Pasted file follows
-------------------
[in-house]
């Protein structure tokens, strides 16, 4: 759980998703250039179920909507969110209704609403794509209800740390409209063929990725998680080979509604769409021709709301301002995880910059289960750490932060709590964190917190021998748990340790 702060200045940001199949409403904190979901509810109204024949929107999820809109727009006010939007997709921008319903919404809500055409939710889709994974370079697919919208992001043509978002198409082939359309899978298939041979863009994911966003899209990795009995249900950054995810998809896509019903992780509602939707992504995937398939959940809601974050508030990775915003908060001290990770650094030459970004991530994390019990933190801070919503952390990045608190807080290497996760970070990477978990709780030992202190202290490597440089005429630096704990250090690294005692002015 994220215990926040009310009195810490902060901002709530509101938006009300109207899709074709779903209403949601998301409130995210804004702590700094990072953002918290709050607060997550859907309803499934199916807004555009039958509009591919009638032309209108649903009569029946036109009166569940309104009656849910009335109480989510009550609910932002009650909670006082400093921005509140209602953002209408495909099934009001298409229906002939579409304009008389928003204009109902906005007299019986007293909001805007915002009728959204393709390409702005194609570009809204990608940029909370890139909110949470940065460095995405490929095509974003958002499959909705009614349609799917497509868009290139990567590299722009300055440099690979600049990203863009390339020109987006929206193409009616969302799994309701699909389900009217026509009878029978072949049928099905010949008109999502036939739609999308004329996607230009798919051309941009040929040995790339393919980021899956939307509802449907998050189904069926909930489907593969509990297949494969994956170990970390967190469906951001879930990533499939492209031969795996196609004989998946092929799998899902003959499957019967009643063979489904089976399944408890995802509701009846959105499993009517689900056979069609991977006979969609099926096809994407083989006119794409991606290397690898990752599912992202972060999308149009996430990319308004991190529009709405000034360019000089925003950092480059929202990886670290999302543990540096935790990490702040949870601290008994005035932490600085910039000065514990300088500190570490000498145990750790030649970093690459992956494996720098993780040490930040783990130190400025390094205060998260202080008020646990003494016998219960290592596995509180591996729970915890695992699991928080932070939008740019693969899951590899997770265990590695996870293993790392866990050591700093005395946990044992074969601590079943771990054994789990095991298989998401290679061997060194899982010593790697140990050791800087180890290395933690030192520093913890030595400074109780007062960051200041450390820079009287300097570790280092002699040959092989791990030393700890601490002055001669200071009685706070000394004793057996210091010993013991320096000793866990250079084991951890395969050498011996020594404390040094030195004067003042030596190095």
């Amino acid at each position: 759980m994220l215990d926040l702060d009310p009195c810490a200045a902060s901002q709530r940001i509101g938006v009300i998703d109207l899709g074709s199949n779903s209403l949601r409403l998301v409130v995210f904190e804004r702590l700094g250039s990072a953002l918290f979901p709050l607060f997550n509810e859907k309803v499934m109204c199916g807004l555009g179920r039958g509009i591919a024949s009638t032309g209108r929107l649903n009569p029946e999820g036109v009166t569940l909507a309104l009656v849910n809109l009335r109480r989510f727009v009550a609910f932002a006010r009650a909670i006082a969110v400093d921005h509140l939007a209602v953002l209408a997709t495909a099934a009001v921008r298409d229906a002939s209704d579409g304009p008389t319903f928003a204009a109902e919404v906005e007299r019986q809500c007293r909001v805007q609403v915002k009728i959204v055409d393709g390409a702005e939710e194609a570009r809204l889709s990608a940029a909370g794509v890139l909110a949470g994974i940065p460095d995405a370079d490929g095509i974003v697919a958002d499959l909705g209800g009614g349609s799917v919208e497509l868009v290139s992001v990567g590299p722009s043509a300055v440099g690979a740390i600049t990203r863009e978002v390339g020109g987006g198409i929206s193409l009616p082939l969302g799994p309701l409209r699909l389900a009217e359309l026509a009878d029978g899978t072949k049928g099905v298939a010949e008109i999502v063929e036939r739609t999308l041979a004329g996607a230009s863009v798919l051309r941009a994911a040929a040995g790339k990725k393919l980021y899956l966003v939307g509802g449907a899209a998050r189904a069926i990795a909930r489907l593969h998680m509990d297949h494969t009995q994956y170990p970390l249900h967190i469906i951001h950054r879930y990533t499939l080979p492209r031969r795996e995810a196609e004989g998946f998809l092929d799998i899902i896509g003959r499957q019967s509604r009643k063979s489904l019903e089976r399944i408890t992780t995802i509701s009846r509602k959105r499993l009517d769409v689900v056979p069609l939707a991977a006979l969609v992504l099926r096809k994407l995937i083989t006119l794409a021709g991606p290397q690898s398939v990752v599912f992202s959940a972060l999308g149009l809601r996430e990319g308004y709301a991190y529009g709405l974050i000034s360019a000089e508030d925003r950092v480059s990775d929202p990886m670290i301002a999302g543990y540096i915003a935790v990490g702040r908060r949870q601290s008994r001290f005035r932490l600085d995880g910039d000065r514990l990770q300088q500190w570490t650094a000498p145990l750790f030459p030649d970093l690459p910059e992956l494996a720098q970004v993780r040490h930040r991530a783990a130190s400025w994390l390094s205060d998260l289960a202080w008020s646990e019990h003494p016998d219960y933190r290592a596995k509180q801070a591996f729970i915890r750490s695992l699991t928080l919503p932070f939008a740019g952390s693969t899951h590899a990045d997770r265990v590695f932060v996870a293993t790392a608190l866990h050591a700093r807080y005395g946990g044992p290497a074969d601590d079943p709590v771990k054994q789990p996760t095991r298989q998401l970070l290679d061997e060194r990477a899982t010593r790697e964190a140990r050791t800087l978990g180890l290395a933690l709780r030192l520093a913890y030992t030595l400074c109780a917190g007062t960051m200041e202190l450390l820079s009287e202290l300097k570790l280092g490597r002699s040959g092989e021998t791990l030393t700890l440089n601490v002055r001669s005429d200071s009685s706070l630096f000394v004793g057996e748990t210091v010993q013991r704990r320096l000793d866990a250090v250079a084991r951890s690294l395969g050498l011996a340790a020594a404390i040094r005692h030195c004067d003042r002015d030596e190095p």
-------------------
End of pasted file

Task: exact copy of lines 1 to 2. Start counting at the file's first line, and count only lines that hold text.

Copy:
[in-house]
């Protein structure tokens, strides 16, 4: 759980998703250039179920909507969110209704609403794509209800740390409209063929990725998680080979509604769409021709709301301002995880910059289960750490932060709590964190917190021998748990340790 702060200045940001199949409403904190979901509810109204024949929107999820809109727009006010939007997709921008319903919404809500055409939710889709994974370079697919919208992001043509978002198409082939359309899978298939041979863009994911966003899209990795009995249900950054995810998809896509019903992780509602939707992504995937398939959940809601974050508030990775915003908060001290990770650094030459970004991530994390019990933190801070919503952390990045608190807080290497996760970070990477978990709780030992202190202290490597440089005429630096704990250090690294005692002015 994220215990926040009310009195810490902060901002709530509101938006009300109207899709074709779903209403949601998301409130995210804004702590700094990072953002918290709050607060997550859907309803499934199916807004555009039958509009591919009638032309209108649903009569029946036109009166569940309104009656849910009335109480989510009550609910932002009650909670006082400093921005509140209602953002209408495909099934009001298409229906002939579409304009008389928003204009109902906005007299019986007293909001805007915002009728959204393709390409702005194609570009809204990608940029909370890139909110949470940065460095995405490929095509974003958002499959909705009614349609799917497509868009290139990567590299722009300055440099690979600049990203863009390339020109987006929206193409009616969302799994309701699909389900009217026509009878029978072949049928099905010949008109999502036939739609999308004329996607230009798919051309941009040929040995790339393919980021899956939307509802449907998050189904069926909930489907593969509990297949494969994956170990970390967190469906951001879930990533499939492209031969795996196609004989998946092929799998899902003959499957019967009643063979489904089976399944408890995802509701009846959105499993009517689900056979069609991977006979969609099926096809994407083989006119794409991606290397690898990752599912992202972060999308149009996430990319308004991190529009709405000034360019000089925003950092480059929202990886670290999302543990540096935790990490702040949870601290008994005035932490600085910039000065514990300088500190570490000498145990750790030649970093690459992956494996720098993780040490930040783990130190400025390094205060998260202080008020646990003494016998219960290592596995509180591996729970915890695992699991928080932070939008740019693969899951590899997770265990590695996870293993790392866990050591700093005395946990044992074969601590079943771990054994789990095991298989998401290679061997060194899982010593790697140990050791800087180890290395933690030192520093913890030595400074109780007062960051200041450390820079009287300097570790280092002699040959092989791990030393700890601490002055001669200071009685706070000394004793057996210091010993013991320096000793866990250079084991951890395969050498011996020594404390040094030195004067003042030596190095």